Deep in the bowels of my blog’s unpublished entries, there’s a post from 2006 that will forever remain in drafts, if I don’t delete it entirely.
It is untitled.
The opening lines:
This is the post where I am scared to hit “publish.” The one I fear will be permanently archived on these here internets and I will be powerless to erase my words.
When I think of this pregnancy, I am not excited. That is not the adjective that comes to mind.
I am terrified.
I could have been happy with one. I am happy with one. I never saw myself as “mother of two.”
Mother of two. Oh my God, what have I done.
It was early in my second pregnancy. So early, that I was still justifying sips of pinot noir despite breasts that had prematurely swollen to the size of two twin Hindenburgs. So early that I was wondering about my magic ovaries and whether I was deserving of them, when so many women in my life who wanted babies yet were struggling. So early that I didn’t know the things that could go wrong during my pregnancy–and the things that nearly did. I was simply scared of whether I was up to the task. Whether I could get through it again. Whether I could love the second one as fiercely as I loved the first.
I haven’t thought about the post in years. But then, two things brought it back to me this week.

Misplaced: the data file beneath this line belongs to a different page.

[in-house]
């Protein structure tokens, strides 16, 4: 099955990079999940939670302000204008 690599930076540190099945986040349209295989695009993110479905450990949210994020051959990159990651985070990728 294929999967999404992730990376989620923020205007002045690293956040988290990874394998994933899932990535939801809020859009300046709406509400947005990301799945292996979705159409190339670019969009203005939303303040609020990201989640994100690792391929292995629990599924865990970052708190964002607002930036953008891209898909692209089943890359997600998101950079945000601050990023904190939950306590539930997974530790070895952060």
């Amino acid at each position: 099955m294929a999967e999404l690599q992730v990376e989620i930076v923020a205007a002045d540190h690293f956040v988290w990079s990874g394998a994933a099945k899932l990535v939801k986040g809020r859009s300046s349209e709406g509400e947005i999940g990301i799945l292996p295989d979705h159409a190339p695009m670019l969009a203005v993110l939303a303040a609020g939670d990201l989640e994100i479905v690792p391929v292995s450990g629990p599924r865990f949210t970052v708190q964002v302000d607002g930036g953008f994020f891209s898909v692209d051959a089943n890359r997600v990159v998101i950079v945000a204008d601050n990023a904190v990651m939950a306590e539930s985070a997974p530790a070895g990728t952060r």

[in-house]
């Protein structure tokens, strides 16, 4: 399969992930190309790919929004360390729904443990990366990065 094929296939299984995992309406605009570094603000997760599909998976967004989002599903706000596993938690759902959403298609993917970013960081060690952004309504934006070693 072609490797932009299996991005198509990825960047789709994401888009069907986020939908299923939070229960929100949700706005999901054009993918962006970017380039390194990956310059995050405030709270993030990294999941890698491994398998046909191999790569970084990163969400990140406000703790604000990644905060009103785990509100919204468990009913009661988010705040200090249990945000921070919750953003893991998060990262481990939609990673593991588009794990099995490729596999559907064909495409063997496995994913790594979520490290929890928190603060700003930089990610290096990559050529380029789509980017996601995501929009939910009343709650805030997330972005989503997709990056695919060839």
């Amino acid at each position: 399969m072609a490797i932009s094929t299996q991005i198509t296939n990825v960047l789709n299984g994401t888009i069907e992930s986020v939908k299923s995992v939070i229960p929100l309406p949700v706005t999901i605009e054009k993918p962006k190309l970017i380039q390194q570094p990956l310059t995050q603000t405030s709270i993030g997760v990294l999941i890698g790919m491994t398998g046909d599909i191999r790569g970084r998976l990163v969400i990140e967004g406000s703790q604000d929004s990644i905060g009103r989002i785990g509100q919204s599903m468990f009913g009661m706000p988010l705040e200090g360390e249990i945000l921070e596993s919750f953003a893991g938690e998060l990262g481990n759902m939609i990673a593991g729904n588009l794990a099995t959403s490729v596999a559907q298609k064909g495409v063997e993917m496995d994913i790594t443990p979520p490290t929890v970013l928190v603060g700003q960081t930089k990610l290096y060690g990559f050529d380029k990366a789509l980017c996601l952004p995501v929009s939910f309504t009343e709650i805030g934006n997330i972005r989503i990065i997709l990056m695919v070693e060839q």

First, was a beautiful email from a woman named Sarah who found Mom-101 after desperately searching for blogs that might help talk her down from her panic at being pregnant at 22. She wrote a PS: Do not do a google search for ‘blogs young mothers’ or ‘young and pregnant’ – I made that mistake…only to find inappropriate pictures with absolutely no advice.
I’m kind of hoping that this headline and the SEO gods will bring a few women like Sarah here instead, so they know that being scared and pregnant is not limited to the young. When I wrote that post, I was 38.
(Ooooold, I know. Magic ovaries. Magic ancient ovaries.)
However the second thing that made me recall my original post was this picture:
It’s a portrait of Sage, with a portrait of Sage through the eyes of her older sister.
(Pretty good, eh?)
Hello, my name is Sage. I have a sister named Thalia.
One of the things I feared when I was pregnant the second time, was that I was having a baby for my baby. I was enduring another 40 weeks as human incubator (I am arguably a terrible, no-good grumpy pregnant person) to provide Thalia with a sibling.
What I never realized at the time for some reason, was that I was giving them each other.
Now I can imagine it no other way.
When they call each other best friends; when they draw pictures at school, never one without the other; when I tuck them in together at night, side-by-side under the same quilt, wondering why the heck we got a bunk bed anyway, I can now answer my pregnant self’s oh my God, what have I done? question.
The answer makes me smile.
We talk a lot about writing letters to our teenage selves, telling them everything will be okay–but really hoping that other teenage selves will see it and believe it, sooner than we did ourselves.
Maybe we need to write letters to our formerly pregnant selves too.
What would you say to yours?